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What to Wear on a Long Run

Stay Comfortable and Safe With This Long-Run Checklist

You may be able to power through discomfort and hunger on short runs, but if you've got a longer run on your schedule, then make sure you prepare and stay safe with this long-run checklist.

Seamless running gear: If you're running for an extended period of time, then it's important that your outfit holds up throughout. The layer closest to your skin should use seamless high-performance gear that wicks sweat to prevent chafing and scratching from seams, tags, and uncomfortable material. Check your pockets to make sure there aren't any holes where keys or ID cards can poke through, and make sure zippers aren't going to bother you while you run.

The right shoes and socks: Your feet expand as you run, so don't wear shoes that are already a little snug when you first put them on. Likewise, shoes that are too big can contribute to blisters and an unsafe gait, so make sure you choose properly fitting shoes. Your socks should be made of a sweat-wicking material (like merino wool or synthetic blends), not cotton, to help prevent blisters.


Stay-put earphones and music: Long runs without a workout playlist can be a chore, so test out your headphones before you go to make sure they won't keep falling out while you run. I like Yurbuds for their ability to stay put comfortably for a long time; see reviews of more running earphones here. Also, make sure you've got an armband (or a clippable iPod Nano or Shuffle) to keep your running soundtrack hands-free.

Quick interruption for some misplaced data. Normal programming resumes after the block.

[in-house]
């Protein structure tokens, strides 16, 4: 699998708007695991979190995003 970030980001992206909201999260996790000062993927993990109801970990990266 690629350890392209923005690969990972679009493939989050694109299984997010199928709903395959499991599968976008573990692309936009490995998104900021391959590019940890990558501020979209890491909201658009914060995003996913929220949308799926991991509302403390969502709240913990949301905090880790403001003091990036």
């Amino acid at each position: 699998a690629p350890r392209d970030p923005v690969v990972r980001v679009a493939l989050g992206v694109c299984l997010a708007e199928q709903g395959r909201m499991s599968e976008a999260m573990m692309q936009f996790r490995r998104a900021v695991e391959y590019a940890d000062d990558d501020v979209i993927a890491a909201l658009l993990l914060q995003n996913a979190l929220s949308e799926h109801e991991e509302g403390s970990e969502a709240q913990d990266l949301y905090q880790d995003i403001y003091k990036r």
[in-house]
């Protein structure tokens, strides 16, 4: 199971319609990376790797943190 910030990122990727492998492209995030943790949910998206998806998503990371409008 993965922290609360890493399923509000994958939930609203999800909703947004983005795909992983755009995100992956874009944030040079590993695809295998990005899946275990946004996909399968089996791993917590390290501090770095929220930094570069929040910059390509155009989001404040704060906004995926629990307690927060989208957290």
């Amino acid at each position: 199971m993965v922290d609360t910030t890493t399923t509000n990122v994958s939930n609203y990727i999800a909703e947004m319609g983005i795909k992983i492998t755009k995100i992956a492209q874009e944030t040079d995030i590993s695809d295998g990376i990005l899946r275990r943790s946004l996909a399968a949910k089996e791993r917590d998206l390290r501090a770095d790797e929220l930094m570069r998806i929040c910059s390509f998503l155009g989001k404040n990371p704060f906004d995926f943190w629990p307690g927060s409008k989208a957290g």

Sustenance: If you're going for an extended run, then you have to keep your body energized. Hydration and carbs are important, so use a running belt stocked with water bottles and gels, or plan a route where you know you can stop to get water and a snack conveniently. If you are running in a less-trafficked area, then you can stash your water to pick up on your way back.

Layers: In cooler weather, layering correctly is important; you don't want to be too cold when you start, but you want to have enough options to strip off a layer if you start to heat up. Go for outer layers that are easy to take off and wear around your waist, like a zippered jacket. And don't forget a hat that covers your ears and waterproof gloves that you can stash in your pocket if you're running somewhere cold in the Winter.

What are your must haves for a long outdoor run? Tell us in the comments!

Image Source: Thinkstock
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